// The Weston family may need to reinvigorate their department stores businesses following the impact of the pandemic
// Lockdowns and removal of tax-free shopping may trigger a £680m write-down
// The Weston family’s Wittington Investments has committed to providing financial support
The billionaire Weston family could be forced to shore up its department stores businesses, which include Selfridges, as Covid-19 restrictions continue to wreak havoc on the retail industry.
The coronavirus lockdowns and the removal of tax-free shopping for overseas tourists risk a write-down on up to 80 per cent of the company’s goodwill, equivalent to £680 million.
In the latest accounts filed for the year to February 1 2020, Selfridges Holdings Europe Limited (SHEL Holdings) warned that there was a “severe but plausible” scenario which could see its local banking covenants breached in the UK.
SHEL is the holding company for the Westons’ department store and online retailing businesses including Brown Thomas and Arnotts in Ireland, de Bijenkorf in Holland, and Selfridges in the UK.
The company said it remains confident on renegotiating with its covenants, but said parent company – the Weston family’s Wittington Investments – has committed to providing the business with financial support in the “unlikely event” it is unable to secure looser terms.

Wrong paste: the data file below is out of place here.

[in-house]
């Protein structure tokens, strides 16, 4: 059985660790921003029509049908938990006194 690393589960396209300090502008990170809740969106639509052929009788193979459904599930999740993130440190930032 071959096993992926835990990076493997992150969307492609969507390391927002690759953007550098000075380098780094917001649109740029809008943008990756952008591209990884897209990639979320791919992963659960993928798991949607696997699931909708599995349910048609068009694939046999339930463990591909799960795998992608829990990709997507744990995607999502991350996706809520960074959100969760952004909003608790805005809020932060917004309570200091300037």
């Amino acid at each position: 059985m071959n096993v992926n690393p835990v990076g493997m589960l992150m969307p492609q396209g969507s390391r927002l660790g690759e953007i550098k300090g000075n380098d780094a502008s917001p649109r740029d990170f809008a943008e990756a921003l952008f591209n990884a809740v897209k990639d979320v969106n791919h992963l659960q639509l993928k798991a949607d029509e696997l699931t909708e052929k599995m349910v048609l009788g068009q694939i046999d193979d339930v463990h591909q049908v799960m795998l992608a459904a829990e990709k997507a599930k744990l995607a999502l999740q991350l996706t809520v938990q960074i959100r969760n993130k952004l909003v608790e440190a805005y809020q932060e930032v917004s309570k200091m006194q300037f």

It said it has also been granted access to a £300 million commercial paper facility, which is available until March 2021, for 12 months.
SHEL said it had been forced to take into consideration the impact of the pandemic as well as the removal of the VAT Retail Export Scheme in its budgets and five-year plans.
Last month, Selfridges managing director Anne Pitcher said that the department store had endured its “most difficult year” in its 113-year history as the pandemic forced the closure of non-essential retail in the UK.
In the year to February 2020, the luxury department store posted a 10 per cent drop in operating profits year on year to £88 million, while sales increased by seven per cent to £1.97 billion.
City centres, particularly London’s West End, have been affected by a lack of footfall in the last year with international and domestic tourists, as well as office workers, avoiding such areas in the wake of Covid-19.